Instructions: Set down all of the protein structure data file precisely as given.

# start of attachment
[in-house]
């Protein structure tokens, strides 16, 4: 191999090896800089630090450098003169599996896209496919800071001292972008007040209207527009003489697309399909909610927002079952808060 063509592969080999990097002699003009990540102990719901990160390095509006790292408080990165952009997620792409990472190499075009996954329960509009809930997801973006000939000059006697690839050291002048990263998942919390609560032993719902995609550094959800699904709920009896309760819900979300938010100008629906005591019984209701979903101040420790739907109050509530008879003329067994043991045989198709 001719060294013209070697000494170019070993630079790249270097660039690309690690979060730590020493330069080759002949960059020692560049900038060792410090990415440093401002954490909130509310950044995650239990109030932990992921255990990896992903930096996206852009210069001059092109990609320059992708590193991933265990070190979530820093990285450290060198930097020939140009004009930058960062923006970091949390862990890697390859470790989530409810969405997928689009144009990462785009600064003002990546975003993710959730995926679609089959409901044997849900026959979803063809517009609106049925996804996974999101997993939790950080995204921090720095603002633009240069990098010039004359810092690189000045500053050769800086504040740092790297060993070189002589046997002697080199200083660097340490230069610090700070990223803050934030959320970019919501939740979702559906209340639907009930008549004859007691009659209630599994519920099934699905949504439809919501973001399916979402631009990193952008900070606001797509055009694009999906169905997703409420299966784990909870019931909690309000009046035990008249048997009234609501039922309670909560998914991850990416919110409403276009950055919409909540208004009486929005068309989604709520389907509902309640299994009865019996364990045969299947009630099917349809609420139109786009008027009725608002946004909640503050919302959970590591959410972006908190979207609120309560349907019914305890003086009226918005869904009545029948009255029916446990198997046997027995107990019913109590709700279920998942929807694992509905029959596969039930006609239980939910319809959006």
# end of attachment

[in-house]
């Protein structure tokens, strides 16, 4: 191999090896800089630090450098003169599996896209496919800071001292972008007040209207527009003489697309399909909610927002079952808060 063509592969080999990097002699003009990540102990719901990160390095509006790292408080990165952009997620792409990472190499075009996954329960509009809930997801973006000939000059006697690839050291002048990263998942919390609560032993719902995609550094959800699904709920009896309760819900979300938010100008629906005591019984209701979903101040420790739907109050509530008879003329067994043991045989198709 001719060294013209070697000494170019070993630079790249270097660039690309690690979060730590020493330069080759002949960059020692560049900038060792410090990415440093401002954490909130509310950044995650239990109030932990992921255990990896992903930096996206852009210069001059092109990609320059992708590193991933265990070190979530820093990285450290060198930097020939140009004009930058960062923006970091949390862990890697390859470790989530409810969405997928689009144009990462785009600064003002990546975003993710959730995926679609089959409901044997849900026959979803063809517009609106049925996804996974999101997993939790950080995204921090720095603002633009240069990098010039004359810092690189000045500053050769800086504040740092790297060993070189002589046997002697080199200083660097340490230069610090700070990223803050934030959320970019919501939740979702559906209340639907009930008549004859007691009659209630599994519920099934699905949504439809919501973001399916979402631009990193952008900070606001797509055009694009999906169905997703409420299966784990909870019931909690309000009046035990008249048997009234609501039922309670909560998914991850990416919110409403276009950055919409909540208004009486929005068309989604709520389907509902309640299994009865019996364990045969299947009630099917349809609420139109786009008027009725608002946004909640503050919302959970590591959410972006908190979207609120309560349907019914305890003086009226918005869904009545029948009255029916446990198997046997027995107990019913109590709700279920998942929807694992509905029959596969039930006609239980939910319809959006």